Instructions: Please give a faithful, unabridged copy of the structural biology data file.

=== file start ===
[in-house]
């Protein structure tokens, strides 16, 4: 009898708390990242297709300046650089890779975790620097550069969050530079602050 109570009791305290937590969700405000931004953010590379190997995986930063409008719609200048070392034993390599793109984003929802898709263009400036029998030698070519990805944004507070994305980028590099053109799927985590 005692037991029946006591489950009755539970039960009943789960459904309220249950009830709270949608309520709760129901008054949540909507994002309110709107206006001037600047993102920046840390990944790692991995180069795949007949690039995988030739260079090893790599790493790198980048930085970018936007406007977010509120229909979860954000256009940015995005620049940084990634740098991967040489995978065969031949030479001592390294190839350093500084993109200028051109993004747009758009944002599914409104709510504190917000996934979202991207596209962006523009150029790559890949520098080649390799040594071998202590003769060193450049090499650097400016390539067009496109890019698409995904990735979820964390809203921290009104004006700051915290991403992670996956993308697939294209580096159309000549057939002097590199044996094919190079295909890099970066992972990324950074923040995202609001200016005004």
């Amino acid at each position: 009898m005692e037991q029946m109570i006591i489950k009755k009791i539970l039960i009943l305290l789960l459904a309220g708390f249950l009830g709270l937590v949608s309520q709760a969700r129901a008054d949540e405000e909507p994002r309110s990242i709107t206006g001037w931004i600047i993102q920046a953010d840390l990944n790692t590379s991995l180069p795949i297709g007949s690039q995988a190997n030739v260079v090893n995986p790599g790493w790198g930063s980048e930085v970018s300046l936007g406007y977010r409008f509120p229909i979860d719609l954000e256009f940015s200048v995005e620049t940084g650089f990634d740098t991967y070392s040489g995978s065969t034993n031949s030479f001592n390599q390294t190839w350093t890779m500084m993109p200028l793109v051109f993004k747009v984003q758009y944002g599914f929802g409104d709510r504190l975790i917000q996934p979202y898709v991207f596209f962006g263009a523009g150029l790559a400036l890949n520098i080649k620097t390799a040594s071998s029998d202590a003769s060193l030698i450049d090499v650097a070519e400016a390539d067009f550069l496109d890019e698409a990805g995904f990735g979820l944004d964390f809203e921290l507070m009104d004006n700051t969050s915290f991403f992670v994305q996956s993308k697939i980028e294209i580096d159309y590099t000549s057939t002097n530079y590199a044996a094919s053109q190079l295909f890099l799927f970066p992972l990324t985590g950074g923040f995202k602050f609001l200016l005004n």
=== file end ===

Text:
[in-house]
């Protein structure tokens, strides 16, 4: 009898708390990242297709300046650089890779975790620097550069969050530079602050 109570009791305290937590969700405000931004953010590379190997995986930063409008719609200048070392034993390599793109984003929802898709263009400036029998030698070519990805944004507070994305980028590099053109799927985590 005692037991029946006591489950009755539970039960009943789960459904309220249950009830709270949608309520709760129901008054949540909507994002309110709107206006001037600047993102920046840390990944790692991995180069795949007949690039995988030739260079090893790599790493790198980048930085970018936007406007977010509120229909979860954000256009940015995005620049940084990634740098991967040489995978065969031949030479001592390294190839350093500084993109200028051109993004747009758009944002599914409104709510504190917000996934979202991207596209962006523009150029790559890949520098080649390799040594071998202590003769060193450049090499650097400016390539067009496109890019698409995904990735979820964390809203921290009104004006700051915290991403992670996956993308697939294209580096159309000549057939002097590199044996094919190079295909890099970066992972990324950074923040995202609001200016005004």
């Amino acid at each position: 009898m005692e037991q029946m109570i006591i489950k009755k009791i539970l039960i009943l305290l789960l459904a309220g708390f249950l009830g709270l937590v949608s309520q709760a969700r129901a008054d949540e405000e909507p994002r309110s990242i709107t206006g001037w931004i600047i993102q920046a953010d840390l990944n790692t590379s991995l180069p795949i297709g007949s690039q995988a190997n030739v260079v090893n995986p790599g790493w790198g930063s980048e930085v970018s300046l936007g406007y977010r409008f509120p229909i979860d719609l954000e256009f940015s200048v995005e620049t940084g650089f990634d740098t991967y070392s040489g995978s065969t034993n031949s030479f001592n390599q390294t190839w350093t890779m500084m993109p200028l793109v051109f993004k747009v984003q758009y944002g599914f929802g409104d709510r504190l975790i917000q996934p979202y898709v991207f596209f962006g263009a523009g150029l790559a400036l890949n520098i080649k620097t390799a040594s071998s029998d202590a003769s060193l030698i450049d090499v650097a070519e400016a390539d067009f550069l496109d890019e698409a990805g995904f990735g979820l944004d964390f809203e921290l507070m009104d004006n700051t969050s915290f991403f992670v994305q996956s993308k697939i980028e294209i580096d159309y590099t000549s057939t002097n530079y590199a044996a094919s053109q190079l295909f890099l799927f970066p992972l990324t985590g950074g923040f995202k602050f609001l200016l005004n």